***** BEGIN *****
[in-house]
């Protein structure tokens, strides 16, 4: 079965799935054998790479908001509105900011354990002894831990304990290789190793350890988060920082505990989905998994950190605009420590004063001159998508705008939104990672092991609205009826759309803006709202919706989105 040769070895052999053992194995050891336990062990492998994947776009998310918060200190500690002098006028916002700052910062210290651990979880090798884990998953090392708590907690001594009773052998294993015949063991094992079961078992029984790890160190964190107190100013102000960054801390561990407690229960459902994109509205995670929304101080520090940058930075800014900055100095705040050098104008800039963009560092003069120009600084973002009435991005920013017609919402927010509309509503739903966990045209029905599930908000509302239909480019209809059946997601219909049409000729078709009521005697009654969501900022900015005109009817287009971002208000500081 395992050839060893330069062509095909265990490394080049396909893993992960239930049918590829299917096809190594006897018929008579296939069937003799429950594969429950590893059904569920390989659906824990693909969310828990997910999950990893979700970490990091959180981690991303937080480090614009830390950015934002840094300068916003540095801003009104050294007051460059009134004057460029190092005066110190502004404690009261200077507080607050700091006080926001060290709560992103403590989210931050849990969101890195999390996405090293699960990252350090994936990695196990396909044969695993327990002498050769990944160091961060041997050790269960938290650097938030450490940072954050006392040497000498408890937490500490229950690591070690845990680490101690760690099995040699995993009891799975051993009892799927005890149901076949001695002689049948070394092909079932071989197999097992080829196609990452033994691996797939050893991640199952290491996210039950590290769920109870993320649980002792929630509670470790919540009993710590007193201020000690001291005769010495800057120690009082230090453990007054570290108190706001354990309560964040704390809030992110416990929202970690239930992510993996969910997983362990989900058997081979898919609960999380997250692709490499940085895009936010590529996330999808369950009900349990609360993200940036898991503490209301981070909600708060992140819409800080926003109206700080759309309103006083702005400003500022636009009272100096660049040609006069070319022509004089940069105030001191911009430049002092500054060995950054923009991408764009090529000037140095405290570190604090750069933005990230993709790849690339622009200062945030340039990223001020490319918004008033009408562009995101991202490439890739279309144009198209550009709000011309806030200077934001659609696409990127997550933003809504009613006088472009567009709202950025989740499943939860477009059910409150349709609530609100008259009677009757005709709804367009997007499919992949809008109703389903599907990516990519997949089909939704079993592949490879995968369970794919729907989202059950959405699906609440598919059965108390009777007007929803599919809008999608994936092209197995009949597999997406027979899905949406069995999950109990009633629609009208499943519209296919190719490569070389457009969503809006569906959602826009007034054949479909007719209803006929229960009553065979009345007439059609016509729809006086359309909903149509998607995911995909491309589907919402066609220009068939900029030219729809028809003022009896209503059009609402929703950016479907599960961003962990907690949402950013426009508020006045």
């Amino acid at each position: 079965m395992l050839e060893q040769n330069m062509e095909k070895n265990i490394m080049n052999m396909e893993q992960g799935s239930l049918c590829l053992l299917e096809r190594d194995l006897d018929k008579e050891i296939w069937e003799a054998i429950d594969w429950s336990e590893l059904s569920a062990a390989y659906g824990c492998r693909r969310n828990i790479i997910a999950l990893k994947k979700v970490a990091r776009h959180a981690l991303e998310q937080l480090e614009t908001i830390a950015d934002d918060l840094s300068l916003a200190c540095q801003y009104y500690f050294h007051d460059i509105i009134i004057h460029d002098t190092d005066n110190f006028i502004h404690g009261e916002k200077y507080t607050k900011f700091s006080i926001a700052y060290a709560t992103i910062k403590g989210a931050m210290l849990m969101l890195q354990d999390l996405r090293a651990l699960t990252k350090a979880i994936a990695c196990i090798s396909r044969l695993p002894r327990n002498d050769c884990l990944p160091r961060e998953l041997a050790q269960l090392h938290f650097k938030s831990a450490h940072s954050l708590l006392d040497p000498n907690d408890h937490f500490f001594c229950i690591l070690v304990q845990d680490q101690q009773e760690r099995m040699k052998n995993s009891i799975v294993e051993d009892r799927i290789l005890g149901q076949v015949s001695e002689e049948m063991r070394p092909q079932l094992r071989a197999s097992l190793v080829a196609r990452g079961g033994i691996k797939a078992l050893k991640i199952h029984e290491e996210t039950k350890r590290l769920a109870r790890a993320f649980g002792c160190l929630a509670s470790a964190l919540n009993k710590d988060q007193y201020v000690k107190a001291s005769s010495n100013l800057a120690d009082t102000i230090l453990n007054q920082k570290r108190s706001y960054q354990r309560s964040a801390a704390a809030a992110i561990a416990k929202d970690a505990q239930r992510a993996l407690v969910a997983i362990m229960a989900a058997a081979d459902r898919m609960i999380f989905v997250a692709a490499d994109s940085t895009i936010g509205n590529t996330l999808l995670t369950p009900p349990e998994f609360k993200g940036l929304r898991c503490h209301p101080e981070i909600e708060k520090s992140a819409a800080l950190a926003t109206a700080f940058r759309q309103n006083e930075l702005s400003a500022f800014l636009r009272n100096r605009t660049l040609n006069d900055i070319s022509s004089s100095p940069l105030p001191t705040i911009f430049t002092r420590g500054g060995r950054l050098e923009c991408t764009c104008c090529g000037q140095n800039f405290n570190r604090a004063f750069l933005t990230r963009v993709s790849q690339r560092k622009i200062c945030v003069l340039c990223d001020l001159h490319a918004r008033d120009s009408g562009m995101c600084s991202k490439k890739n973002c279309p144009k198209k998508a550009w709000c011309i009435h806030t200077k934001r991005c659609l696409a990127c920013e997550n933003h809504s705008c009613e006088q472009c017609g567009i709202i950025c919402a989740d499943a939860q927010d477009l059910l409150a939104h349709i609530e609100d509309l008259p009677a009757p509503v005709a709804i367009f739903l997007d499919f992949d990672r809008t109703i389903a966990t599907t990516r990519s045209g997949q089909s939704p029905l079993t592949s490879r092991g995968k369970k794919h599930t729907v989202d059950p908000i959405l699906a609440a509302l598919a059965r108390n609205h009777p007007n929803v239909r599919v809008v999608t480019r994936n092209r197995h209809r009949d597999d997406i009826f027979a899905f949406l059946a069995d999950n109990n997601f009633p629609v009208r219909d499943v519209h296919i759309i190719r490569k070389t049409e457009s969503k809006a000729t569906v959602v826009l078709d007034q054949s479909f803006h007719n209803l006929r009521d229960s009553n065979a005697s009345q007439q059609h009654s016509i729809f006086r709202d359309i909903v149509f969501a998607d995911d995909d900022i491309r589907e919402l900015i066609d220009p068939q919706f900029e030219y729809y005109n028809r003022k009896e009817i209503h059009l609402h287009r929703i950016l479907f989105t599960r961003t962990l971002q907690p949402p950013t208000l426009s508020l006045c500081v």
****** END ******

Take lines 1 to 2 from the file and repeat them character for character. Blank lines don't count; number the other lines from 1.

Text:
[in-house]
């Protein structure tokens, strides 16, 4: 079965799935054998790479908001509105900011354990002894831990304990290789190793350890988060920082505990989905998994950190605009420590004063001159998508705008939104990672092991609205009826759309803006709202919706989105 040769070895052999053992194995050891336990062990492998994947776009998310918060200190500690002098006028916002700052910062210290651990979880090798884990998953090392708590907690001594009773052998294993015949063991094992079961078992029984790890160190964190107190100013102000960054801390561990407690229960459902994109509205995670929304101080520090940058930075800014900055100095705040050098104008800039963009560092003069120009600084973002009435991005920013017609919402927010509309509503739903966990045209029905599930908000509302239909480019209809059946997601219909049409000729078709009521005697009654969501900022900015005109009817287009971002208000500081 395992050839060893330069062509095909265990490394080049396909893993992960239930049918590829299917096809190594006897018929008579296939069937003799429950594969429950590893059904569920390989659906824990693909969310828990997910999950990893979700970490990091959180981690991303937080480090614009830390950015934002840094300068916003540095801003009104050294007051460059009134004057460029190092005066110190502004404690009261200077507080607050700091006080926001060290709560992103403590989210931050849990969101890195999390996405090293699960990252350090994936990695196990396909044969695993327990002498050769990944160091961060041997050790269960938290650097938030450490940072954050006392040497000498408890937490500490229950690591070690845990680490101690760690099995040699995993009891799975051993009892799927005890149901076949001695002689049948070394092909079932071989197999097992080829196609990452033994691996797939050893991640199952290491996210039950590290769920109870993320649980002792929630509670470790919540009993710590007193201020000690001291005769010495800057120690009082230090453990007054570290108190706001354990309560964040704390809030992110416990929202970690239930992510993996969910997983362990989900058997081979898919609960999380997250692709490499940085895009936010590529996330999808369950009900349990609360993200940036898991503490209301981070909600708060992140819409800080926003109206700080759309309103006083702005400003500022636009009272100096660049040609006069070319022509004089940069105030001191911009430049002092500054060995950054923009991408764009090529000037140095405290570190604090750069933005990230993709790849690339622009200062945030340039990223001020490319918004008033009408562009995101991202490439890739279309144009198209550009709000011309806030200077934001659609696409990127997550933003809504009613006088472009567009709202950025989740499943939860477009059910409150349709609530609100008259009677009757005709709804367009997007499919992949809008109703389903599907990516990519997949089909939704079993592949490879995968369970794919729907989202059950959405699906609440598919059965108390009777007007929803599919809008999608994936092209197995009949597999997406027979899905949406069995999950109990009633629609009208499943519209296919190719490569070389457009969503809006569906959602826009007034054949479909007719209803006929229960009553065979009345007439059609016509729809006086359309909903149509998607995911995909491309589907919402066609220009068939900029030219729809028809003022009896209503059009609402929703950016479907599960961003962990907690949402950013426009508020006045």